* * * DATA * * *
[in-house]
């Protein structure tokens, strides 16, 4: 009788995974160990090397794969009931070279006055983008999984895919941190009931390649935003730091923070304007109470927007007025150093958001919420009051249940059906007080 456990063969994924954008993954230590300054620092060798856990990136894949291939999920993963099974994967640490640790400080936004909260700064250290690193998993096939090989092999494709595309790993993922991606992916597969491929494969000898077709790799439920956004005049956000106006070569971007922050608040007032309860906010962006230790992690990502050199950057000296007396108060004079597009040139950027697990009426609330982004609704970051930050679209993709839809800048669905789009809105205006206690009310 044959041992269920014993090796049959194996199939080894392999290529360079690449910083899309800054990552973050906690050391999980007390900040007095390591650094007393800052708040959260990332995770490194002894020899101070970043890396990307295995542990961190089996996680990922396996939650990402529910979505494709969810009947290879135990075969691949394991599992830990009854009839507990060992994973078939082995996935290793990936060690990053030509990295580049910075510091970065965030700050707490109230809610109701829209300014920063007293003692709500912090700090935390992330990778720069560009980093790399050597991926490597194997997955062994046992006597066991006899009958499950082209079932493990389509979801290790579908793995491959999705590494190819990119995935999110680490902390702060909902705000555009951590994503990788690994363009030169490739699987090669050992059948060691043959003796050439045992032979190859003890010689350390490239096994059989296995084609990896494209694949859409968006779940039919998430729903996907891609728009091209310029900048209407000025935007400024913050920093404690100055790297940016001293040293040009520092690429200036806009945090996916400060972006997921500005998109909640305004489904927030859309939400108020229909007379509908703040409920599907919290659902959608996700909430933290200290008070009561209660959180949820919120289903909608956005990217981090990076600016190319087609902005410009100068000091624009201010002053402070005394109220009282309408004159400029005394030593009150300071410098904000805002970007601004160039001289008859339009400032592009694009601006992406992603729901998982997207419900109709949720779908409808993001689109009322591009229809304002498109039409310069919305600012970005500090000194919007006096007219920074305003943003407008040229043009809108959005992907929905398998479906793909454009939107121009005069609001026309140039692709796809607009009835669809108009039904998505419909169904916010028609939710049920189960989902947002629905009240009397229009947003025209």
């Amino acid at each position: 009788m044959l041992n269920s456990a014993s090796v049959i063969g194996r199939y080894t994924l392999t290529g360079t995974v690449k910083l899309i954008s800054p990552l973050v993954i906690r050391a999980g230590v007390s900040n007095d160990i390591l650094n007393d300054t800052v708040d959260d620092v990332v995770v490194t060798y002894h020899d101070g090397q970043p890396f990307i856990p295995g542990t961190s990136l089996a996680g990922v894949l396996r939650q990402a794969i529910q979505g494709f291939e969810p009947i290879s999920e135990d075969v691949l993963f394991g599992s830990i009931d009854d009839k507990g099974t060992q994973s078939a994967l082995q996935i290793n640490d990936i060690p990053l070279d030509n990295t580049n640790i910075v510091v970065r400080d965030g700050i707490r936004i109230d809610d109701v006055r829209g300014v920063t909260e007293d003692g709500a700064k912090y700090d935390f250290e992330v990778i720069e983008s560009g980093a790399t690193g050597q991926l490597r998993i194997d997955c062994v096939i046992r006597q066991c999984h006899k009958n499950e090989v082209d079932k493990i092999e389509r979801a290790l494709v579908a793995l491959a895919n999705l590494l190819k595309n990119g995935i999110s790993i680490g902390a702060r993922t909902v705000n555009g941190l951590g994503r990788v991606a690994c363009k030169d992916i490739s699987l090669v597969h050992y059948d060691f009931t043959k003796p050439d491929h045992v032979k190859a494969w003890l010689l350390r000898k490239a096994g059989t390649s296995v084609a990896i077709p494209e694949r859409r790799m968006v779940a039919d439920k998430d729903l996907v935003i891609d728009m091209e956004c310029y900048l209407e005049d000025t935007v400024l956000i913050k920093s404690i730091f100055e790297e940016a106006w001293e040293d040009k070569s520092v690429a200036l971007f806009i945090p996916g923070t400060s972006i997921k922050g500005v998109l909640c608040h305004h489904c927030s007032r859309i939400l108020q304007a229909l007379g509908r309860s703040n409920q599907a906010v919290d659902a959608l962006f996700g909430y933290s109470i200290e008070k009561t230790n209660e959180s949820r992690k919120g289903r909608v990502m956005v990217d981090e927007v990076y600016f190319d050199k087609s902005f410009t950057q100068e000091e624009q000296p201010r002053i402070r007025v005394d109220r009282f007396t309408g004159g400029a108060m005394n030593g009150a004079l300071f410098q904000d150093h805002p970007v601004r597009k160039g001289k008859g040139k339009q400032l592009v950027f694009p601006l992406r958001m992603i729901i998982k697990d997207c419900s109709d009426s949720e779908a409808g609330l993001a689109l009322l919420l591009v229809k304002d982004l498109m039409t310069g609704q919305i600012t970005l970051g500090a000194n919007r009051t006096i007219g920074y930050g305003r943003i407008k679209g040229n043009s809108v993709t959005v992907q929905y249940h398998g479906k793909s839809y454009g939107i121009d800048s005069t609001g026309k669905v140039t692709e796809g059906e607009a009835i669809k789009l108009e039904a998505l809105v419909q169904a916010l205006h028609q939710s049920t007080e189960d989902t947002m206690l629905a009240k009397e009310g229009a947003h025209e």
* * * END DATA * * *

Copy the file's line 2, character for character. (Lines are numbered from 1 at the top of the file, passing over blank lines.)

């Protein structure tokens, strides 16, 4: 009788995974160990090397794969009931070279006055983008999984895919941190009931390649935003730091923070304007109470927007007025150093958001919420009051249940059906007080 456990063969994924954008993954230590300054620092060798856990990136894949291939999920993963099974994967640490640790400080936004909260700064250290690193998993096939090989092999494709595309790993993922991606992916597969491929494969000898077709790799439920956004005049956000106006070569971007922050608040007032309860906010962006230790992690990502050199950057000296007396108060004079597009040139950027697990009426609330982004609704970051930050679209993709839809800048669905789009809105205006206690009310 044959041992269920014993090796049959194996199939080894392999290529360079690449910083899309800054990552973050906690050391999980007390900040007095390591650094007393800052708040959260990332995770490194002894020899101070970043890396990307295995542990961190089996996680990922396996939650990402529910979505494709969810009947290879135990075969691949394991599992830990009854009839507990060992994973078939082995996935290793990936060690990053030509990295580049910075510091970065965030700050707490109230809610109701829209300014920063007293003692709500912090700090935390992330990778720069560009980093790399050597991926490597194997997955062994046992006597066991006899009958499950082209079932493990389509979801290790579908793995491959999705590494190819990119995935999110680490902390702060909902705000555009951590994503990788690994363009030169490739699987090669050992059948060691043959003796050439045992032979190859003890010689350390490239096994059989296995084609990896494209694949859409968006779940039919998430729903996907891609728009091209310029900048209407000025935007400024913050920093404690100055790297940016001293040293040009520092690429200036806009945090996916400060972006997921500005998109909640305004489904927030859309939400108020229909007379509908703040409920599907919290659902959608996700909430933290200290008070009561209660959180949820919120289903909608956005990217981090990076600016190319087609902005410009100068000091624009201010002053402070005394109220009282309408004159400029005394030593009150300071410098904000805002970007601004160039001289008859339009400032592009694009601006992406992603729901998982997207419900109709949720779908409808993001689109009322591009229809304002498109039409310069919305600012970005500090000194919007006096007219920074305003943003407008040229043009809108959005992907929905398998479906793909454009939107121009005069609001026309140039692709796809607009009835669809108009039904998505419909169904916010028609939710049920189960989902947002629905009240009397229009947003025209």